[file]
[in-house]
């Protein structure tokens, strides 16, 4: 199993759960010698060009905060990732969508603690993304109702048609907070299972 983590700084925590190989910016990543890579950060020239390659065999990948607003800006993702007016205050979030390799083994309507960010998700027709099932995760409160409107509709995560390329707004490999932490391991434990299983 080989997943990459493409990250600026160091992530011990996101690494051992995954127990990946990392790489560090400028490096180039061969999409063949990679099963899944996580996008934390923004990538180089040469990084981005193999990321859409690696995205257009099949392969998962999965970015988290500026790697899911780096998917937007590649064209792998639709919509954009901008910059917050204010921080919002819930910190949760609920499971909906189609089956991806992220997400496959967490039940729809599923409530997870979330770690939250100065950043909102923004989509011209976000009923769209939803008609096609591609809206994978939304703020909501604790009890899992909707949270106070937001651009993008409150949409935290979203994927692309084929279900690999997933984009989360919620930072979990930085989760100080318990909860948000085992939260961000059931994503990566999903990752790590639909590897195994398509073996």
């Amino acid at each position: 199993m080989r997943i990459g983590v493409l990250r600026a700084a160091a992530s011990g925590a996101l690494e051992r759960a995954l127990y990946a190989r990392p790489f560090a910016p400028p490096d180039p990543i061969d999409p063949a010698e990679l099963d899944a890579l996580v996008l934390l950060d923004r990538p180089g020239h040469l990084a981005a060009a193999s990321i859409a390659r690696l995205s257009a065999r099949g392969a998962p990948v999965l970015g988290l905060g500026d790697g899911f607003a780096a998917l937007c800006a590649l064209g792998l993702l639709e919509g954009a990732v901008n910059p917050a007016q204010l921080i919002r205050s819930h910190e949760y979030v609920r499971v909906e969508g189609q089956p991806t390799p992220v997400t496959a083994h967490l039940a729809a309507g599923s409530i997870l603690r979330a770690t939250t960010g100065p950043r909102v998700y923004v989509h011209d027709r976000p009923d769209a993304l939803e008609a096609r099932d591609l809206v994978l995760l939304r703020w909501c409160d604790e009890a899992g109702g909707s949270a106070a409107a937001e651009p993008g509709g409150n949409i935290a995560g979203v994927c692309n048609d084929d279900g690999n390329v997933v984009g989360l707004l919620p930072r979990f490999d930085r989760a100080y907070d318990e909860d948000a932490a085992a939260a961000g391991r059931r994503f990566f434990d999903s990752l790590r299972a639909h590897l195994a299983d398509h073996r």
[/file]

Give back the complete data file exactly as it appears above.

[in-house]
């Protein structure tokens, strides 16, 4: 199993759960010698060009905060990732969508603690993304109702048609907070299972 983590700084925590190989910016990543890579950060020239390659065999990948607003800006993702007016205050979030390799083994309507960010998700027709099932995760409160409107509709995560390329707004490999932490391991434990299983 080989997943990459493409990250600026160091992530011990996101690494051992995954127990990946990392790489560090400028490096180039061969999409063949990679099963899944996580996008934390923004990538180089040469990084981005193999990321859409690696995205257009099949392969998962999965970015988290500026790697899911780096998917937007590649064209792998639709919509954009901008910059917050204010921080919002819930910190949760609920499971909906189609089956991806992220997400496959967490039940729809599923409530997870979330770690939250100065950043909102923004989509011209976000009923769209939803008609096609591609809206994978939304703020909501604790009890899992909707949270106070937001651009993008409150949409935290979203994927692309084929279900690999997933984009989360919620930072979990930085989760100080318990909860948000085992939260961000059931994503990566999903990752790590639909590897195994398509073996």
């Amino acid at each position: 199993m080989r997943i990459g983590v493409l990250r600026a700084a160091a992530s011990g925590a996101l690494e051992r759960a995954l127990y990946a190989r990392p790489f560090a910016p400028p490096d180039p990543i061969d999409p063949a010698e990679l099963d899944a890579l996580v996008l934390l950060d923004r990538p180089g020239h040469l990084a981005a060009a193999s990321i859409a390659r690696l995205s257009a065999r099949g392969a998962p990948v999965l970015g988290l905060g500026d790697g899911f607003a780096a998917l937007c800006a590649l064209g792998l993702l639709e919509g954009a990732v901008n910059p917050a007016q204010l921080i919002r205050s819930h910190e949760y979030v609920r499971v909906e969508g189609q089956p991806t390799p992220v997400t496959a083994h967490l039940a729809a309507g599923s409530i997870l603690r979330a770690t939250t960010g100065p950043r909102v998700y923004v989509h011209d027709r976000p009923d769209a993304l939803e008609a096609r099932d591609l809206v994978l995760l939304r703020w909501c409160d604790e009890a899992g109702g909707s949270a106070a409107a937001e651009p993008g509709g409150n949409i935290a995560g979203v994927c692309n048609d084929d279900g690999n390329v997933v984009g989360l707004l919620p930072r979990f490999d930085r989760a100080y907070d318990e909860d948000a932490a085992a939260a961000g391991r059931r994503f990566f434990d999903s990752l790590r299972a639909h590897l195994a299983d398509h073996r």